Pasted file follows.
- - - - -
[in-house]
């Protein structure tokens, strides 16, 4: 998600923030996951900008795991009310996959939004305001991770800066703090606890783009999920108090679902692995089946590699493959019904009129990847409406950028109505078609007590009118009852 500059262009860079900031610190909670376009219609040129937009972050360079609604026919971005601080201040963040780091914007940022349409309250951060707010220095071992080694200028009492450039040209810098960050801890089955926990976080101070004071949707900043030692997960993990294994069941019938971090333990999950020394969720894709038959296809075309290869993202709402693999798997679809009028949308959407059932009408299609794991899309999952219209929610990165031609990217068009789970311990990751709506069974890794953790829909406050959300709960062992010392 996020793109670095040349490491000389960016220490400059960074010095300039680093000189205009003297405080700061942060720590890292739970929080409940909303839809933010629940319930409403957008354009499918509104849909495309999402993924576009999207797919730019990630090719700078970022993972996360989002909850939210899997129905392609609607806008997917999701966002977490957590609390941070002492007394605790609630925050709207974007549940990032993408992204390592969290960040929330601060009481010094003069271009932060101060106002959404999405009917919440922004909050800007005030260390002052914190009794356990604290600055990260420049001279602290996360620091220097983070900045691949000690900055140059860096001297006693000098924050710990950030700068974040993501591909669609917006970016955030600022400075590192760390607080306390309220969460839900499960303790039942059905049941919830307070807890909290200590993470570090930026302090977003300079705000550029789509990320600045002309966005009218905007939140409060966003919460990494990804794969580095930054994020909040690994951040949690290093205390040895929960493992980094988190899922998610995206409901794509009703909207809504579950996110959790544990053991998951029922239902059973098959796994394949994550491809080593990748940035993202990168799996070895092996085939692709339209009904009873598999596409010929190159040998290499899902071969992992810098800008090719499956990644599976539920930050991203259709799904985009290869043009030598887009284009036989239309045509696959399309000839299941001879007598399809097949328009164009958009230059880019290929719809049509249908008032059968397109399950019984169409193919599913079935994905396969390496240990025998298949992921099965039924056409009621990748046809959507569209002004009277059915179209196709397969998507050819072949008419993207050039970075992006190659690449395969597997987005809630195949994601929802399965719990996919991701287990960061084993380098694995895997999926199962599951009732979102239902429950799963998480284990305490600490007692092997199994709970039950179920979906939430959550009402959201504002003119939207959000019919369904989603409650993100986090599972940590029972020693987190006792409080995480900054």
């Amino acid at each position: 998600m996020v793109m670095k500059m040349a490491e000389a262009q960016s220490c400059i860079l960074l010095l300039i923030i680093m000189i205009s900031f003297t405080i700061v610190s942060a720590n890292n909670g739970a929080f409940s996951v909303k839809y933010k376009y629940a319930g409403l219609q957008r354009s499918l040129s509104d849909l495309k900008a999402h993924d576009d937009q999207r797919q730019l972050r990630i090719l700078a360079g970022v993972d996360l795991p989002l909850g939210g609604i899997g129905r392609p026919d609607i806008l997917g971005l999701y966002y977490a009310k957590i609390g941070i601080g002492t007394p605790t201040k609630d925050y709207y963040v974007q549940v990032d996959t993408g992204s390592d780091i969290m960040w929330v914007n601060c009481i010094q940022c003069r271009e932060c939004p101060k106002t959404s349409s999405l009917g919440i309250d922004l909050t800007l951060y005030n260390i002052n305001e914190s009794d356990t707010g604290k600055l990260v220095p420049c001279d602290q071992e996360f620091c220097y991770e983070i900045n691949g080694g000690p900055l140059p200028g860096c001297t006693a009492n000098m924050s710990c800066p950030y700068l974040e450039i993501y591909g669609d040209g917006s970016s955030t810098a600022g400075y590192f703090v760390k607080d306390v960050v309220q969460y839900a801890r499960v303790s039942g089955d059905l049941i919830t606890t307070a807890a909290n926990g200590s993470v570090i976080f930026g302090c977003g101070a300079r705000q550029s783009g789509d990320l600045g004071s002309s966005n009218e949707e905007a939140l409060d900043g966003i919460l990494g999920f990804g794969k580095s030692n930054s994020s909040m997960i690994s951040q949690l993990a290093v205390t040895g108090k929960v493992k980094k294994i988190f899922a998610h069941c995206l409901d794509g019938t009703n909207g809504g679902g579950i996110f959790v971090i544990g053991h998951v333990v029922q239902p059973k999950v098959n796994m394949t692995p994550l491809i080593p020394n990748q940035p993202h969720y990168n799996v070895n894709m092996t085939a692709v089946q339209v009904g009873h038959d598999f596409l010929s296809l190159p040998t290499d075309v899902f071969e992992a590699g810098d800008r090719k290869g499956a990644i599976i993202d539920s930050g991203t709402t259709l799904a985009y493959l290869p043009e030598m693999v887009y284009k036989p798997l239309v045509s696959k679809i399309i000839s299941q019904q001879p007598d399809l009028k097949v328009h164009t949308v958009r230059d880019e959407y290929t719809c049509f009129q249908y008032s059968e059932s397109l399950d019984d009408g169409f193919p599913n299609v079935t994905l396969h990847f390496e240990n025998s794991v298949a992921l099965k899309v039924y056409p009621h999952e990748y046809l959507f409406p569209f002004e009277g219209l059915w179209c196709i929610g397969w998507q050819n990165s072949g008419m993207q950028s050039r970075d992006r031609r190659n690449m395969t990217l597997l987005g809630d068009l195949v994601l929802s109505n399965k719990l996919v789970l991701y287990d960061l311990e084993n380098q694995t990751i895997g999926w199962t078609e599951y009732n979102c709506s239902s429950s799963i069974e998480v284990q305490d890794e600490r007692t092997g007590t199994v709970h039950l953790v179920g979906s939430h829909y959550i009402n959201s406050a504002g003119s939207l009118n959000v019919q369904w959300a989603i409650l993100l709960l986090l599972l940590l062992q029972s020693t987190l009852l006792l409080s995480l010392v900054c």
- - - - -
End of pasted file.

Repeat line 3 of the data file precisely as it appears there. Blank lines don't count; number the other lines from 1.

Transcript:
């Amino acid at each position: 998600m996020v793109m670095k500059m040349a490491e000389a262009q960016s220490c400059i860079l960074l010095l300039i923030i680093m000189i205009s900031f003297t405080i700061v610190s942060a720590n890292n909670g739970a929080f409940s996951v909303k839809y933010k376009y629940a319930g409403l219609q957008r354009s499918l040129s509104d849909l495309k900008a999402h993924d576009d937009q999207r797919q730019l972050r990630i090719l700078a360079g970022v993972d996360l795991p989002l909850g939210g609604i899997g129905r392609p026919d609607i806008l997917g971005l999701y966002y977490a009310k957590i609390g941070i601080g002492t007394p605790t201040k609630d925050y709207y963040v974007q549940v990032d996959t993408g992204s390592d780091i969290m960040w929330v914007n601060c009481i010094q940022c003069r271009e932060c939004p101060k106002t959404s349409s999405l009917g919440i309250d922004l909050t800007l951060y005030n260390i002052n305001e914190s009794d356990t707010g604290k600055l990260v220095p420049c001279d602290q071992e996360f620091c220097y991770e983070i900045n691949g080694g000690p900055l140059p200028g860096c001297t006693a009492n000098m924050s710990c800066p950030y700068l974040e450039i993501y591909g669609d040209g917006s970016s955030t810098a600022g400075y590192f703090v760390k607080d306390v960050v309220q969460y839900a801890r499960v303790s039942g089955d059905l049941i919830t606890t307070a807890a909290n926990g200590s993470v570090i976080f930026g302090c977003g101070a300079r705000q550029s783009g789509d990320l600045g004071s002309s966005n009218e949707e905007a939140l409060d900043g966003i919460l990494g999920f990804g794969k580095s030692n930054s994020s909040m997960i690994s951040q949690l993990a290093v205390t040895g108090k929960v493992k980094k294994i988190f899922a998610h069941c995206l409901d794509g019938t009703n909207g809504g679902g579950i996110f959790v971090i544990g053991h998951v333990v029922q239902p059973k999950v098959n796994m394949t692995p994550l491809i080593p020394n990748q940035p993202h969720y990168n799996v070895n894709m092996t085939a692709v089946q339209v009904g009873h038959d598999f596409l010929s296809l190159p040998t290499d075309v899902f071969e992992a590699g810098d800008r090719k290869g499956a990644i599976i993202d539920s930050g991203t709402t259709l799904a985009y493959l290869p043009e030598m693999v887009y284009k036989p798997l239309v045509s696959k679809i399309i000839s299941q019904q001879p007598d399809l009028k097949v328009h164009t949308v958009r230059d880019e959407y290929t719809c049509f009129q249908y008032s059968e059932s397109l399950d019984d009408g169409f193919p599913n299609v079935t994905l396969h990847f390496e240990n025998s794991v298949a992921l099965k899309v039924y056409p009621h999952e990748y046809l959507f409406p569209f002004e009277g219209l059915w179209c196709i929610g397969w998507q050819n990165s072949g008419m993207q950028s050039r970075d992006r031609r190659n690449m395969t990217l597997l987005g809630d068009l195949v994601l929802s109505n399965k719990l996919v789970l991701y287990d960061l311990e084993n380098q694995t990751i895997g999926w199962t078609e599951y009732n979102c709506s239902s429950s799963i069974e998480v284990q305490d890794e600490r007692t092997g007590t199994v709970h039950l953790v179920g979906s939430h829909y959550i009402n959201s406050a504002g003119s939207l009118n959000v019919q369904w959300a989603i409650l993100l709960l986090l599972l940590l062992q029972s020693t987190l009852l006792l409080s995480l010392v900054c």